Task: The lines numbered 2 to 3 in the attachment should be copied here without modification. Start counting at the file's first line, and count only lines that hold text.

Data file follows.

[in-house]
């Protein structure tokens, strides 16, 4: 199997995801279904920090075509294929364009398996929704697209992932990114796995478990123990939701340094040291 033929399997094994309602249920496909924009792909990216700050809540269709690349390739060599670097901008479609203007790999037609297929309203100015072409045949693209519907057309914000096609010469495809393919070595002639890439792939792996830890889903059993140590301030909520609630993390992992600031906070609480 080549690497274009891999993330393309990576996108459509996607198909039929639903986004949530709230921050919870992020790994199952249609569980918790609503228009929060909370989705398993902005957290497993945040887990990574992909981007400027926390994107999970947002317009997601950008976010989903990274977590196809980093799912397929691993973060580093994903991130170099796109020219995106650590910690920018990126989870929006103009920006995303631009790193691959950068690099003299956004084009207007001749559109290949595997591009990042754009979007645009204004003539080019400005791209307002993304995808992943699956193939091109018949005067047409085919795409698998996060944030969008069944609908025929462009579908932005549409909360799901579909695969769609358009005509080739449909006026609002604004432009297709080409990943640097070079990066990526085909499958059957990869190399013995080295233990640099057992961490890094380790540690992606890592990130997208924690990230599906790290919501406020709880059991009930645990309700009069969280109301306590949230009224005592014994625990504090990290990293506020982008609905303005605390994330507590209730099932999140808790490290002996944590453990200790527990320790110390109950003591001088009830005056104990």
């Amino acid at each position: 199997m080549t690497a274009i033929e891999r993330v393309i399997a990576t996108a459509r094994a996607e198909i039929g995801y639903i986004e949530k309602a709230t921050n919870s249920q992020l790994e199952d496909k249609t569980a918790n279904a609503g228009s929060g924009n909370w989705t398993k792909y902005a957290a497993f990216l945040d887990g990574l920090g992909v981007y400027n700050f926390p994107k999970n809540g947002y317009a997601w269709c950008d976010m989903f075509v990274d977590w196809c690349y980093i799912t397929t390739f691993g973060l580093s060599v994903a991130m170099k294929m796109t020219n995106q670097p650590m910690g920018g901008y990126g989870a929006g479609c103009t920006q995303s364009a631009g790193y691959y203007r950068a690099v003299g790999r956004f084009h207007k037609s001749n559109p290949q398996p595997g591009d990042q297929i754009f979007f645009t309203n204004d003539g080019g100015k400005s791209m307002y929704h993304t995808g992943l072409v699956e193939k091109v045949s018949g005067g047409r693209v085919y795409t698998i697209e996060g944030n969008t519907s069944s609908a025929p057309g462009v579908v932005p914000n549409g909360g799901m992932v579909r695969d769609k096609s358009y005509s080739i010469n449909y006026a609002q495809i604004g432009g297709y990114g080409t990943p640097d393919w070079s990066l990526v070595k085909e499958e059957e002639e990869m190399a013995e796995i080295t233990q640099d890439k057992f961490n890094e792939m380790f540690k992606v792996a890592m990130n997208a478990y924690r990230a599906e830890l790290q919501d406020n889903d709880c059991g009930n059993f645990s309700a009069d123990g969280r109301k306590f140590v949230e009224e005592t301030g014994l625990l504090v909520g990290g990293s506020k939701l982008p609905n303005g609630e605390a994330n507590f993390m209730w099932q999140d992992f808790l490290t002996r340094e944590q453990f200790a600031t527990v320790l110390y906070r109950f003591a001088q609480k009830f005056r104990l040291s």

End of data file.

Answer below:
């Protein structure tokens, strides 16, 4: 199997995801279904920090075509294929364009398996929704697209992932990114796995478990123990939701340094040291 033929399997094994309602249920496909924009792909990216700050809540269709690349390739060599670097901008479609203007790999037609297929309203100015072409045949693209519907057309914000096609010469495809393919070595002639890439792939792996830890889903059993140590301030909520609630993390992992600031906070609480 080549690497274009891999993330393309990576996108459509996607198909039929639903986004949530709230921050919870992020790994199952249609569980918790609503228009929060909370989705398993902005957290497993945040887990990574992909981007400027926390994107999970947002317009997601950008976010989903990274977590196809980093799912397929691993973060580093994903991130170099796109020219995106650590910690920018990126989870929006103009920006995303631009790193691959950068690099003299956004084009207007001749559109290949595997591009990042754009979007645009204004003539080019400005791209307002993304995808992943699956193939091109018949005067047409085919795409698998996060944030969008069944609908025929462009579908932005549409909360799901579909695969769609358009005509080739449909006026609002604004432009297709080409990943640097070079990066990526085909499958059957990869190399013995080295233990640099057992961490890094380790540690992606890592990130997208924690990230599906790290919501406020709880059991009930645990309700009069969280109301306590949230009224005592014994625990504090990290990293506020982008609905303005605390994330507590209730099932999140808790490290002996944590453990200790527990320790110390109950003591001088009830005056104990």
């Amino acid at each position: 199997m080549t690497a274009i033929e891999r993330v393309i399997a990576t996108a459509r094994a996607e198909i039929g995801y639903i986004e949530k309602a709230t921050n919870s249920q992020l790994e199952d496909k249609t569980a918790n279904a609503g228009s929060g924009n909370w989705t398993k792909y902005a957290a497993f990216l945040d887990g990574l920090g992909v981007y400027n700050f926390p994107k999970n809540g947002y317009a997601w269709c950008d976010m989903f075509v990274d977590w196809c690349y980093i799912t397929t390739f691993g973060l580093s060599v994903a991130m170099k294929m796109t020219n995106q670097p650590m910690g920018g901008y990126g989870a929006g479609c103009t920006q995303s364009a631009g790193y691959y203007r950068a690099v003299g790999r956004f084009h207007k037609s001749n559109p290949q398996p595997g591009d990042q297929i754009f979007f645009t309203n204004d003539g080019g100015k400005s791209m307002y929704h993304t995808g992943l072409v699956e193939k091109v045949s018949g005067g047409r693209v085919y795409t698998i697209e996060g944030n969008t519907s069944s609908a025929p057309g462009v579908v932005p914000n549409g909360g799901m992932v579909r695969d769609k096609s358009y005509s080739i010469n449909y006026a609002q495809i604004g432009g297709y990114g080409t990943p640097d393919w070079s990066l990526v070595k085909e499958e059957e002639e990869m190399a013995e796995i080295t233990q640099d890439k057992f961490n890094e792939m380790f540690k992606v792996a890592m990130n997208a478990y924690r990230a599906e830890l790290q919501d406020n889903d709880c059991g009930n059993f645990s309700a009069d123990g969280r109301k306590f140590v949230e009224e005592t301030g014994l625990l504090v909520g990290g990293s506020k939701l982008p609905n303005g609630e605390a994330n507590f993390m209730w099932q999140d992992f808790l490290t002996r340094e944590q453990f200790a600031t527990v320790l110390y906070r109950f003591a001088q609480k009830f005056r104990l040291s």